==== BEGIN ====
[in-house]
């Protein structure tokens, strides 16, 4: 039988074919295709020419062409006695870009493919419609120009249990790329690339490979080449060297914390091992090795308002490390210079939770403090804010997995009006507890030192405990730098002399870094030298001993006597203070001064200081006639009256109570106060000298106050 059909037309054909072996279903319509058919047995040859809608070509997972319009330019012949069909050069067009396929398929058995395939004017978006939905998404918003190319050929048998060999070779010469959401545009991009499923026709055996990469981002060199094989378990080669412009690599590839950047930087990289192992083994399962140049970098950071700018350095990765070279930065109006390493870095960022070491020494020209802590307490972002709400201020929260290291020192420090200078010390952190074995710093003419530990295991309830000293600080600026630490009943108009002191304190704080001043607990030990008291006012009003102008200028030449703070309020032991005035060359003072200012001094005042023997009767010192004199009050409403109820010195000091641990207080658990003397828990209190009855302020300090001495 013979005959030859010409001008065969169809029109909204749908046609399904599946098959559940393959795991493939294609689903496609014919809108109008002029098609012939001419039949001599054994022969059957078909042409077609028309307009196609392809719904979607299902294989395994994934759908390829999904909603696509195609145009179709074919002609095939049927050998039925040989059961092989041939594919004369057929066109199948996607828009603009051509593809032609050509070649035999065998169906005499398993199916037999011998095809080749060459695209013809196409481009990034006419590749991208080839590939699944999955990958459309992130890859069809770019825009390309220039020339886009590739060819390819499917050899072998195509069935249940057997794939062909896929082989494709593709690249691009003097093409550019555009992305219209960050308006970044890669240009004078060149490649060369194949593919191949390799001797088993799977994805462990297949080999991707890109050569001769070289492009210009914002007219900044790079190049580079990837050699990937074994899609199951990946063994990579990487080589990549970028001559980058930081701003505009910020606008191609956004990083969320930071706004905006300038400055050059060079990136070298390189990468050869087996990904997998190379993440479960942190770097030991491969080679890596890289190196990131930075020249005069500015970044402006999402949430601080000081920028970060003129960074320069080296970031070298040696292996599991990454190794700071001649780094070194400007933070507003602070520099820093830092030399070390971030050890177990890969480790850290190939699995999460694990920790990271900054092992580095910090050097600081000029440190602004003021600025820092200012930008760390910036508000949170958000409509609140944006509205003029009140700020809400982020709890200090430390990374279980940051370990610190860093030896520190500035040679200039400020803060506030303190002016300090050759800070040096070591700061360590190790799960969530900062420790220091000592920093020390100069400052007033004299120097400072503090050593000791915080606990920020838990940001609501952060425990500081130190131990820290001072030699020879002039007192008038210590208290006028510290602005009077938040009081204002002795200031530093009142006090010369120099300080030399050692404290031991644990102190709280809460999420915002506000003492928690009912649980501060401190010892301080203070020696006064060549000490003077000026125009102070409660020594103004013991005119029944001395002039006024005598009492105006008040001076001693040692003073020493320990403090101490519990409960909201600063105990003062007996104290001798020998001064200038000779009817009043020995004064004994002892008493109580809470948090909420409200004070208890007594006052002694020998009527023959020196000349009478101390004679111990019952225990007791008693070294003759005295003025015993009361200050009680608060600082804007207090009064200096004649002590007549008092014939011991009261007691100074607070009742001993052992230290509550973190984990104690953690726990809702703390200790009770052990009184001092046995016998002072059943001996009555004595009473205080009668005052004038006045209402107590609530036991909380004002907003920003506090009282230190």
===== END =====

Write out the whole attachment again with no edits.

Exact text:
[in-house]
């Protein structure tokens, strides 16, 4: 039988074919295709020419062409006695870009493919419609120009249990790329690339490979080449060297914390091992090795308002490390210079939770403090804010997995009006507890030192405990730098002399870094030298001993006597203070001064200081006639009256109570106060000298106050 059909037309054909072996279903319509058919047995040859809608070509997972319009330019012949069909050069067009396929398929058995395939004017978006939905998404918003190319050929048998060999070779010469959401545009991009499923026709055996990469981002060199094989378990080669412009690599590839950047930087990289192992083994399962140049970098950071700018350095990765070279930065109006390493870095960022070491020494020209802590307490972002709400201020929260290291020192420090200078010390952190074995710093003419530990295991309830000293600080600026630490009943108009002191304190704080001043607990030990008291006012009003102008200028030449703070309020032991005035060359003072200012001094005042023997009767010192004199009050409403109820010195000091641990207080658990003397828990209190009855302020300090001495 013979005959030859010409001008065969169809029109909204749908046609399904599946098959559940393959795991493939294609689903496609014919809108109008002029098609012939001419039949001599054994022969059957078909042409077609028309307009196609392809719904979607299902294989395994994934759908390829999904909603696509195609145009179709074919002609095939049927050998039925040989059961092989041939594919004369057929066109199948996607828009603009051509593809032609050509070649035999065998169906005499398993199916037999011998095809080749060459695209013809196409481009990034006419590749991208080839590939699944999955990958459309992130890859069809770019825009390309220039020339886009590739060819390819499917050899072998195509069935249940057997794939062909896929082989494709593709690249691009003097093409550019555009992305219209960050308006970044890669240009004078060149490649060369194949593919191949390799001797088993799977994805462990297949080999991707890109050569001769070289492009210009914002007219900044790079190049580079990837050699990937074994899609199951990946063994990579990487080589990549970028001559980058930081701003505009910020606008191609956004990083969320930071706004905006300038400055050059060079990136070298390189990468050869087996990904997998190379993440479960942190770097030991491969080679890596890289190196990131930075020249005069500015970044402006999402949430601080000081920028970060003129960074320069080296970031070298040696292996599991990454190794700071001649780094070194400007933070507003602070520099820093830092030399070390971030050890177990890969480790850290190939699995999460694990920790990271900054092992580095910090050097600081000029440190602004003021600025820092200012930008760390910036508000949170958000409509609140944006509205003029009140700020809400982020709890200090430390990374279980940051370990610190860093030896520190500035040679200039400020803060506030303190002016300090050759800070040096070591700061360590190790799960969530900062420790220091000592920093020390100069400052007033004299120097400072503090050593000791915080606990920020838990940001609501952060425990500081130190131990820290001072030699020879002039007192008038210590208290006028510290602005009077938040009081204002002795200031530093009142006090010369120099300080030399050692404290031991644990102190709280809460999420915002506000003492928690009912649980501060401190010892301080203070020696006064060549000490003077000026125009102070409660020594103004013991005119029944001395002039006024005598009492105006008040001076001693040692003073020493320990403090101490519990409960909201600063105990003062007996104290001798020998001064200038000779009817009043020995004064004994002892008493109580809470948090909420409200004070208890007594006052002694020998009527023959020196000349009478101390004679111990019952225990007791008693070294003759005295003025015993009361200050009680608060600082804007207090009064200096004649002590007549008092014939011991009261007691100074607070009742001993052992230290509550973190984990104690953690726990809702703390200790009770052990009184001092046995016998002072059943001996009555004595009473205080009668005052004038006045209402107590609530036991909380004002907003920003506090009282230190």